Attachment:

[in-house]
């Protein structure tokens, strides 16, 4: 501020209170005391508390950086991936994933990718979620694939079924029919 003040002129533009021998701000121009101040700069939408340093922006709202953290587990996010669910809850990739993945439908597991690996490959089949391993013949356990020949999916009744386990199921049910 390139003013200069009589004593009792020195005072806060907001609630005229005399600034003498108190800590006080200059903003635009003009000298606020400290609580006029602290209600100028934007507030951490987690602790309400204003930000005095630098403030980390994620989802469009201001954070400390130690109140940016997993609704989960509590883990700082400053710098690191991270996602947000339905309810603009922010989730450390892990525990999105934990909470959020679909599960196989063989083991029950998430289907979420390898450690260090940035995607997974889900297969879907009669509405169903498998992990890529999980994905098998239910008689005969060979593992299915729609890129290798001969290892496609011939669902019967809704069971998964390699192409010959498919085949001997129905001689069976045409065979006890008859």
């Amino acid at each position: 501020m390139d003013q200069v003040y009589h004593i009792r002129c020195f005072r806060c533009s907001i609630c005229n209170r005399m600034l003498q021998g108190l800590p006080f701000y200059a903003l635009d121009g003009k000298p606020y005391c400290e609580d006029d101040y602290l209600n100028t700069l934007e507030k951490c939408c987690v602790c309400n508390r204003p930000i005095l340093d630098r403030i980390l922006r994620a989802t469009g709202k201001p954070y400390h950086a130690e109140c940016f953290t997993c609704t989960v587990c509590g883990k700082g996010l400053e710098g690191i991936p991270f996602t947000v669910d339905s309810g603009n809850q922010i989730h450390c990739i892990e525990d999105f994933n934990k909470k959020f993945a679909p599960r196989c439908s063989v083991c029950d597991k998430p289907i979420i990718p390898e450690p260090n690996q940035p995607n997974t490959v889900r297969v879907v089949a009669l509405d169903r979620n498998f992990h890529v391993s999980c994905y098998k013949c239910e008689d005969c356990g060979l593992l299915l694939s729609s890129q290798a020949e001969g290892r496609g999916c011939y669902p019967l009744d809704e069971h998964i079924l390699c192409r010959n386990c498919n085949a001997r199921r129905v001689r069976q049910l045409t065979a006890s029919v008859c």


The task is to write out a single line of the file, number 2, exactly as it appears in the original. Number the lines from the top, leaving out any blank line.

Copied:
């Protein structure tokens, strides 16, 4: 501020209170005391508390950086991936994933990718979620694939079924029919 003040002129533009021998701000121009101040700069939408340093922006709202953290587990996010669910809850990739993945439908597991690996490959089949391993013949356990020949999916009744386990199921049910 390139003013200069009589004593009792020195005072806060907001609630005229005399600034003498108190800590006080200059903003635009003009000298606020400290609580006029602290209600100028934007507030951490987690602790309400204003930000005095630098403030980390994620989802469009201001954070400390130690109140940016997993609704989960509590883990700082400053710098690191991270996602947000339905309810603009922010989730450390892990525990999105934990909470959020679909599960196989063989083991029950998430289907979420390898450690260090940035995607997974889900297969879907009669509405169903498998992990890529999980994905098998239910008689005969060979593992299915729609890129290798001969290892496609011939669902019967809704069971998964390699192409010959498919085949001997129905001689069976045409065979006890008859």